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Three Inquiries in Media and Mediation

Always connect—that is the imperative of today’s media. But what about those moments when media cease to function properly, when messages go beyond the sender and receiver to become excluded from the world of communication itself—those messages that state: “There will be no more messages”? In this book, Alexander R. Galloway, Eugene Thacker, and McKenzie Wark turn our usual understanding of media and mediation on its head by arguing that these moments reveal the ways the impossibility of communication is integral to communication itself—instances they call excommunication.
In three linked essays, Excommunication pursues this elusive topic by looking at mediation in the face of banishment, exclusion, and heresy, and by contemplating the possibilities of communication with the great beyond. First, Galloway proposes an original theory of mediation based on classical literature and philosophy, using Hermes, Iris, and the Furies to map out three of the most prevalent modes of mediation today—mediation as exchange, as illumination, and as network. Then, Thacker goes boldly beyond Galloway’s classification scheme by examining the concept of excommunication through the secret link between the modern horror genre and medieval mysticism. Charting a trajectory of examples from H. P. Lovecraft to Meister Eckhart, Thacker explores those instances when one communicates or connects with the inaccessible, dubbing such modes of mediation “haunted” or “weird” to underscore their inaccessibility. Finally, Wark evokes the poetics of the infuriated swarm as a queer politics of heresy that deviates from both media theory and the traditional left. He posits a critical theory that celebrates heresy and that is distinct from those that now venerate Saint Paul.
Reexamining commonplace definitions of media, mediation, and communication, Excommunication offers a glimpse into the realm of the nonhuman to find a theory of mediation adequate to our present condition.

216 pages | 2 tables | 5 1/2 x 8 1/2 | © 2013


Literature and Literary Criticism: General Criticism and Critical Theory

Media Studies

Philosophy: General Philosophy


“[A] provocative, unapologetic study.... [T]he open-minded reader is rewarded with a stimulating, scathing theory critique. Recommended.”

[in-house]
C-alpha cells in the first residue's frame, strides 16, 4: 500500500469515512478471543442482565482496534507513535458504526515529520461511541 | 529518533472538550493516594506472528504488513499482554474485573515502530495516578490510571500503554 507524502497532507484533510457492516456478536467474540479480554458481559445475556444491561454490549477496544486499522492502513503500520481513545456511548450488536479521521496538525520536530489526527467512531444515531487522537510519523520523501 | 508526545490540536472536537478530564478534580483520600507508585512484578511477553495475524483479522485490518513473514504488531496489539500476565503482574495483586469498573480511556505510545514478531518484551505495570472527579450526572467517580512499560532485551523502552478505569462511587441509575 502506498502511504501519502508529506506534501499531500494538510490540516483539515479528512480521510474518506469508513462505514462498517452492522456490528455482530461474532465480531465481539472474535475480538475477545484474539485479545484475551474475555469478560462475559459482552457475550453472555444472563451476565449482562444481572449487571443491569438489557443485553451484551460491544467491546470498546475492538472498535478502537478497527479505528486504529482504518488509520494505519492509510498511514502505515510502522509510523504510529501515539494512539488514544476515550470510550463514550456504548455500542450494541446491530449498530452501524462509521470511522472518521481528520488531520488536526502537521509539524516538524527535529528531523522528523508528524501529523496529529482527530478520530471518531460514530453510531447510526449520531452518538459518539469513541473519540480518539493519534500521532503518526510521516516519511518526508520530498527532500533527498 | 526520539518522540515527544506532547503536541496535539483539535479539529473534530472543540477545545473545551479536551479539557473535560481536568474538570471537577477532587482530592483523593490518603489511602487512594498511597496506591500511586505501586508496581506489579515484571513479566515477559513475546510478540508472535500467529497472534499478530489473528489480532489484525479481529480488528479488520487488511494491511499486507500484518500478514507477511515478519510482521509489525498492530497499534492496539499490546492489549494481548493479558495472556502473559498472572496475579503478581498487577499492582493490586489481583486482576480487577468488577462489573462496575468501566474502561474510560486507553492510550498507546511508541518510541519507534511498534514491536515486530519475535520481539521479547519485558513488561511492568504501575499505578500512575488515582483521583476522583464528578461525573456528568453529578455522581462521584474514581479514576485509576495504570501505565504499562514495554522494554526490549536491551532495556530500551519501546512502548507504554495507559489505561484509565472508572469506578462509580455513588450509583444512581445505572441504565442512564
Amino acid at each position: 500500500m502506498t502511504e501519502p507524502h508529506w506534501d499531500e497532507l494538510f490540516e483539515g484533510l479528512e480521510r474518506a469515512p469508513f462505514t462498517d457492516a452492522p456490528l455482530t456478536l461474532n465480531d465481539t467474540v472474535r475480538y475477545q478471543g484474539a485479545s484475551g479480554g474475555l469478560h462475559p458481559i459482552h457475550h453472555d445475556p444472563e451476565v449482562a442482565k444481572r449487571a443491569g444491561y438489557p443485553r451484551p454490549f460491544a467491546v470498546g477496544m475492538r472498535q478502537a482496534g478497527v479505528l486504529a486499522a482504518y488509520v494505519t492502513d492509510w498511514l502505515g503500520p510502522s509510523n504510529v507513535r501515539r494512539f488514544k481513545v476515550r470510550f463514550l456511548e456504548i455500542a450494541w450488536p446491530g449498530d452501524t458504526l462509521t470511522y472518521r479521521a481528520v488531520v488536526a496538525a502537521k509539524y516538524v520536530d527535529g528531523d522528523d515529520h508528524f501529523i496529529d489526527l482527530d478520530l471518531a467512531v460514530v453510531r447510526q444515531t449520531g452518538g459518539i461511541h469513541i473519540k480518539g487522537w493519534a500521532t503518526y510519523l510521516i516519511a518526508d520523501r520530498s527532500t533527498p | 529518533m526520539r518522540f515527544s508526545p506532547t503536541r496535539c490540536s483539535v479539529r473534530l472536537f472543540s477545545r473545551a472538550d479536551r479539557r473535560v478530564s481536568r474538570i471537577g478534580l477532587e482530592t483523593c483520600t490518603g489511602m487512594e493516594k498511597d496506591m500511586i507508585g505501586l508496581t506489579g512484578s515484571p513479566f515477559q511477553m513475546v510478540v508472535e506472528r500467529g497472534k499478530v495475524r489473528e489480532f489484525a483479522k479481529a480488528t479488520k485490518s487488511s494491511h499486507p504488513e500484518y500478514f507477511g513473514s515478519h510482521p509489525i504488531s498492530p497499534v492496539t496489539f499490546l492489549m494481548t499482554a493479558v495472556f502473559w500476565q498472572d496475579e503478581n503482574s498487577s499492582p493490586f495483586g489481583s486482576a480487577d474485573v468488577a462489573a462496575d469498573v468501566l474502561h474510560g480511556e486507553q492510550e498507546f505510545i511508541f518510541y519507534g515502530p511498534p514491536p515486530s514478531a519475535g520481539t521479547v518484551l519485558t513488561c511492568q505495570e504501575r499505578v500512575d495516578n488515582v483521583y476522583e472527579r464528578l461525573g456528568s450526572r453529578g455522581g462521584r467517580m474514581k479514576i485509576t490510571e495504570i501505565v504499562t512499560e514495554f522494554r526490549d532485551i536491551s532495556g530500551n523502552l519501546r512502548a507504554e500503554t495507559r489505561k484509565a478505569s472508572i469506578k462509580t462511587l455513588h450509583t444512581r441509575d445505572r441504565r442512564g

“[T]he authors provide a salutary shaking up of a discourse often at once moribund or moving all too quickly, while also indicating the absolutely crucial importance that the subterranean energies of soma, the body, still play in these future directions.”


“Highly enjoyable and excellent in terms of the burgeoning area of media philosophy.”

Year’s Work in Critical and Cultural Theory

“An important and groundbreaking contribution to media theory and academic practice more generally.”

Asiascape: Digital Asia

“At a moment when media theory seems both ubiquitous and amorphous, more necessary than ever, yet often trapped in old paradigms or infatuated with new technology, Excommunication makes a timely and provocative intervention. There’s so much intellectual ferment in this historically informed, radically contemporary volume that it might well be a founding document—has the New York school of media theory finally arrived?”

Thomas Bartscherer, Bard College

“Communicational media permeate every aspect of our lives. But do we really know what media are? And do we really grasp what’s at stake in every act of communication? In this book, Alexander R. Galloway, Eugene Thacker, and McKenzie Wark explore the obscure but fascinating origins and esoteric limits of communicational media and suggest helpful ways that we might be able to experience and use them differently.”

Steven Shaviro, Wayne State University

Table of Contents

Introduction: Execrable Media
Alexander R. Galloway, Eugene Thacker, McKenzie Wark
Love of the Middle
Alexander R. Galloway
Dark Media
Eugene Thacker
Furious Media
McKenzie Wark

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